But I'm here to talk about living and dying. Some of these children are living and some of them are dying. More than six months ago I posted about the children who we spent time with while we were adopting Evan. They were transferred. They are not doing well. The new orphanage is not open to the type of charity help the children were receiving before. I am praying for a change.

This girl was in the video above, sleeping under the mural. When she was awake she never stopped moving. She would stim loudly, rocking all the way up and down against her mattress. She would sit tall and shake a rattle to listen to the sound. She was the chubbiest of all of the children in the room, the healthiest looking. She can't be adopted. Her family visited her before she was transferred and retained parental rights. She is also too old to be adopted. Since she has been transferred she has declined greatly. She is just a skeleton now, laying on her bed and gasping.

There are people who have documented these kinds of bedridden wards more thoroughly and more eloquently than I have. They exist in many different countries, all slightly different but mostly similar. Mostly places for children with "severe" disabilities to die slowly or die quickly. And so much of that severe disability is brought on by living in these places to begin with. A child with Down syndrome would never be assumed to be a bedridden child in America. Children with cerebral palsy don't need to be confined to a crib.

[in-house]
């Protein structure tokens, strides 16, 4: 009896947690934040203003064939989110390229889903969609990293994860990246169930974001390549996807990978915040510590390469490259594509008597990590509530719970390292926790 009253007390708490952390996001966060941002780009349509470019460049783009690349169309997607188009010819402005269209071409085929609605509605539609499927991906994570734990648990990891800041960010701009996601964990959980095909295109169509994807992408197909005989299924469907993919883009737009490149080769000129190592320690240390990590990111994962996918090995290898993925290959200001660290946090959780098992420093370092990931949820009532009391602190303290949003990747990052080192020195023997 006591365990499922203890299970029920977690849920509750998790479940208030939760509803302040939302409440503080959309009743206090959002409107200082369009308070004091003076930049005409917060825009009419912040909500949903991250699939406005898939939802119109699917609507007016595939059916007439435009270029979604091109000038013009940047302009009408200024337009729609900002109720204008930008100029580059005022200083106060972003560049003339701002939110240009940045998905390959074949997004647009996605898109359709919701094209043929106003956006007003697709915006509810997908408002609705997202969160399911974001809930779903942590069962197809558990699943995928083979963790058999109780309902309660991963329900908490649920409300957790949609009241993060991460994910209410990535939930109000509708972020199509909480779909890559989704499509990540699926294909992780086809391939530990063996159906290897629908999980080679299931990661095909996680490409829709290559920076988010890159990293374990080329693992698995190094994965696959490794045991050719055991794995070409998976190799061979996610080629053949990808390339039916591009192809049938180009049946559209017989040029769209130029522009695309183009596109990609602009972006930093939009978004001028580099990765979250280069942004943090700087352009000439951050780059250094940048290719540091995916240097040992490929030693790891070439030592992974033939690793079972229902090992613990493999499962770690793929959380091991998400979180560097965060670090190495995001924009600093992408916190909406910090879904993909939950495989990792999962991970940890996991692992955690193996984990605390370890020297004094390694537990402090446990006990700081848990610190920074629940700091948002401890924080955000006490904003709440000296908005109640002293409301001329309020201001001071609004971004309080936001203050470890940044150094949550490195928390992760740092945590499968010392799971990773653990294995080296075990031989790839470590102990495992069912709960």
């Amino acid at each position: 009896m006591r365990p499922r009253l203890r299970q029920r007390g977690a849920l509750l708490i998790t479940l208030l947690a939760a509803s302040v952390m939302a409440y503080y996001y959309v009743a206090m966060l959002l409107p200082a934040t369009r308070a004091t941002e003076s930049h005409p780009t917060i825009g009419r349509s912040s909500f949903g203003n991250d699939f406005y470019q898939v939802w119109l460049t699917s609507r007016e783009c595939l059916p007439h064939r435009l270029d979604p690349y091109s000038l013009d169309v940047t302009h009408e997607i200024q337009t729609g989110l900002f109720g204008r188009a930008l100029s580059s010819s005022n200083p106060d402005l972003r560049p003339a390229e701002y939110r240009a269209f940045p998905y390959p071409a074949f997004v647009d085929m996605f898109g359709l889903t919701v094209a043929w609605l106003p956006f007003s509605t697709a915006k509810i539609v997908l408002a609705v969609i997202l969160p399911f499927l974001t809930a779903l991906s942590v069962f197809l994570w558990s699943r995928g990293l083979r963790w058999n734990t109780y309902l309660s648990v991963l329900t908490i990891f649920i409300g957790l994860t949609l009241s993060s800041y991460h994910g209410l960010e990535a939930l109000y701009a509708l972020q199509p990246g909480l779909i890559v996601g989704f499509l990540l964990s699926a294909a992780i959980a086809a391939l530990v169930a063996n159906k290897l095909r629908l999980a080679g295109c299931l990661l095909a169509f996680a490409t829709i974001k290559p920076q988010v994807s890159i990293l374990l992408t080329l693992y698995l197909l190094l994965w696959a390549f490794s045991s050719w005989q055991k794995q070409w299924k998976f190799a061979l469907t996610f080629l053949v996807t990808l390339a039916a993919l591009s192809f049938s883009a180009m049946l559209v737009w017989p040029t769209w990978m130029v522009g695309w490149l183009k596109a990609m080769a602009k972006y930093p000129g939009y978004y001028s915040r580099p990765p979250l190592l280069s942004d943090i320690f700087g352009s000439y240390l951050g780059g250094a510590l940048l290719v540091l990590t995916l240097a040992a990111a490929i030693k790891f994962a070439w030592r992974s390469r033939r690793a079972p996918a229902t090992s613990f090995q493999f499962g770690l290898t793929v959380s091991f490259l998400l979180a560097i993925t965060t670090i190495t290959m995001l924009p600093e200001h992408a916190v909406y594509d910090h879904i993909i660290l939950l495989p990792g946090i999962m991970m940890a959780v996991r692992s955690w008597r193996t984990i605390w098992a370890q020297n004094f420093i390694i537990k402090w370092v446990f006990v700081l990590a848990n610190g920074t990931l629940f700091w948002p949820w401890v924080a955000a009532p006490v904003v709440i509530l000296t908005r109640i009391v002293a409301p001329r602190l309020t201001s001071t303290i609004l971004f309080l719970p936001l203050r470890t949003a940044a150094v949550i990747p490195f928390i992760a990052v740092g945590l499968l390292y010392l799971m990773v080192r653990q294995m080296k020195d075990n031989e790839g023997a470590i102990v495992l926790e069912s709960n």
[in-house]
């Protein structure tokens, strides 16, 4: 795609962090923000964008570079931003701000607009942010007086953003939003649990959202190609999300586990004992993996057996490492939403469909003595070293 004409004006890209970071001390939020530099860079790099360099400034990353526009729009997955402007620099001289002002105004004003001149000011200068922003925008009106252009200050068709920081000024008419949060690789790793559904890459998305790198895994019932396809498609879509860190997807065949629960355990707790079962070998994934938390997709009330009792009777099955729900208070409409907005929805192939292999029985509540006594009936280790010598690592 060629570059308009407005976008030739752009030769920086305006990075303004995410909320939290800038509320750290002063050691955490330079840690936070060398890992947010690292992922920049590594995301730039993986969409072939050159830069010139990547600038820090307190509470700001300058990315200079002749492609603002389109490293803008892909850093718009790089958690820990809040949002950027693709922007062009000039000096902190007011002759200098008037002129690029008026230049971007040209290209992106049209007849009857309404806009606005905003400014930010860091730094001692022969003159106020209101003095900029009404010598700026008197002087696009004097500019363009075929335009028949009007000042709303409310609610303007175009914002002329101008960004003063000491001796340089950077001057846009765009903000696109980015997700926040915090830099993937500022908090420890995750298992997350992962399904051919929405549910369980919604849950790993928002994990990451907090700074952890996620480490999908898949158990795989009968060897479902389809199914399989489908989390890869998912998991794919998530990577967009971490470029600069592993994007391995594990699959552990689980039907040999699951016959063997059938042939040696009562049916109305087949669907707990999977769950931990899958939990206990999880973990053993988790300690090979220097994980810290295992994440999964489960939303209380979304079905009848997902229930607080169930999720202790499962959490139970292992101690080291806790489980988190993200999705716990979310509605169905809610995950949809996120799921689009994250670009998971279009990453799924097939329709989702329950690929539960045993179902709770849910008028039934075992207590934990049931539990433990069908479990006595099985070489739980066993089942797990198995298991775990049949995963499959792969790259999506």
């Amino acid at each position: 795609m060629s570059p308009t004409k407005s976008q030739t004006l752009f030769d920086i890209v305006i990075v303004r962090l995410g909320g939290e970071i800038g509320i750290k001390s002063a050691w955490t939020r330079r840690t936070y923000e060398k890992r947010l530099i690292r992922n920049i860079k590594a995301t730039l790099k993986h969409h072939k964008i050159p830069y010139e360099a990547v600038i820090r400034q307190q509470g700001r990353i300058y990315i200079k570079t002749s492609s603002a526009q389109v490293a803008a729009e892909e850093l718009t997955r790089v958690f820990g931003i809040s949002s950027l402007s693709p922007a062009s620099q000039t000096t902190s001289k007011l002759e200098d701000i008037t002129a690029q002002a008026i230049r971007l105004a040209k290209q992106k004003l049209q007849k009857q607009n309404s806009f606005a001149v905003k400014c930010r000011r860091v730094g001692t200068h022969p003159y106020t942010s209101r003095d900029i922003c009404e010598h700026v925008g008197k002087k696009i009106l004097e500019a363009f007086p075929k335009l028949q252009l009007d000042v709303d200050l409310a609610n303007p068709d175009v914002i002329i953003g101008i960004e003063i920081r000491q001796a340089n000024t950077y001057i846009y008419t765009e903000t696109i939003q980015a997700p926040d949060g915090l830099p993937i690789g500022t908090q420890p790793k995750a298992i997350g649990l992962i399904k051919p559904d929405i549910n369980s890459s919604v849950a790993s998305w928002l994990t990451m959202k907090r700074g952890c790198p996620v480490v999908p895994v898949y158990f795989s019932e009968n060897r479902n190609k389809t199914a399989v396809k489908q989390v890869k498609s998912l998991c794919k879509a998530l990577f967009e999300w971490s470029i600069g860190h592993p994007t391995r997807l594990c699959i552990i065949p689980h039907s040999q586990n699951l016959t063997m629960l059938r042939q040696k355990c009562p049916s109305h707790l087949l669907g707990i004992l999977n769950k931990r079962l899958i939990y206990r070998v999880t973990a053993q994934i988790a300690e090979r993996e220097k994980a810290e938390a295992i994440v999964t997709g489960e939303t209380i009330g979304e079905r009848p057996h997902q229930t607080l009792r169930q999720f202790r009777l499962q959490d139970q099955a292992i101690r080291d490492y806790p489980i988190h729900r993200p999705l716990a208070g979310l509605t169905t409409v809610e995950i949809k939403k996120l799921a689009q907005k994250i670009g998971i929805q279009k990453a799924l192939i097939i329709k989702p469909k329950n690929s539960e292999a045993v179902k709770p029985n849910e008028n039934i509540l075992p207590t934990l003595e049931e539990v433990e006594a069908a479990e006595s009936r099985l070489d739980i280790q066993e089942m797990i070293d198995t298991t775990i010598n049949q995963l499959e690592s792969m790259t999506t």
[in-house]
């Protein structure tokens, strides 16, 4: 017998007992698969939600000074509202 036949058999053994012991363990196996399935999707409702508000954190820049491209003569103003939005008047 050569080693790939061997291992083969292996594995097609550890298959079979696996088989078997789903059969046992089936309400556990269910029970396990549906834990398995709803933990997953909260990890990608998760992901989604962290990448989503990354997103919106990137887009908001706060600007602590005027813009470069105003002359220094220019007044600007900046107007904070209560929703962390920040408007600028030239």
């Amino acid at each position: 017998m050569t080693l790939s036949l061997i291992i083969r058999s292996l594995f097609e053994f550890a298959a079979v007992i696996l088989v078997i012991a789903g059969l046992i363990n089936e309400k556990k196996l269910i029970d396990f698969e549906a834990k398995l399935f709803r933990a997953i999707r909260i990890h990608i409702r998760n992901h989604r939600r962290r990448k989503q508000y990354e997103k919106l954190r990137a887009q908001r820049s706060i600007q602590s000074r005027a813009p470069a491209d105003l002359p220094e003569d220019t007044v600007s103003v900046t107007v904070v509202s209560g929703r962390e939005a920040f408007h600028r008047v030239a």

It isn't pleasant reading, but there is plenty of information out there about how badly children and adults with disabilities are treated. This exists right now.

It is here and it is here.  It is here as well. And here. It is here. Here. Here too.

I don't have the strongest words or a large audience to call to action. But I have the children I have seen and spent time with in my heart. I have my memories. I can smell the sulphur and rot and disinfectant that hit you as you walked in the door. I can see the bright yellow ant poison that was spread under the crib mattresses to keep the insects away from the spilled formula and immobilized children. The green ointment applied to scrapes and bedsores and raw, chewed hands. I remember the children's smiles and their cries. The workers bustling around for a few minutes changing and feeding and gone again. That is the world these children are living in.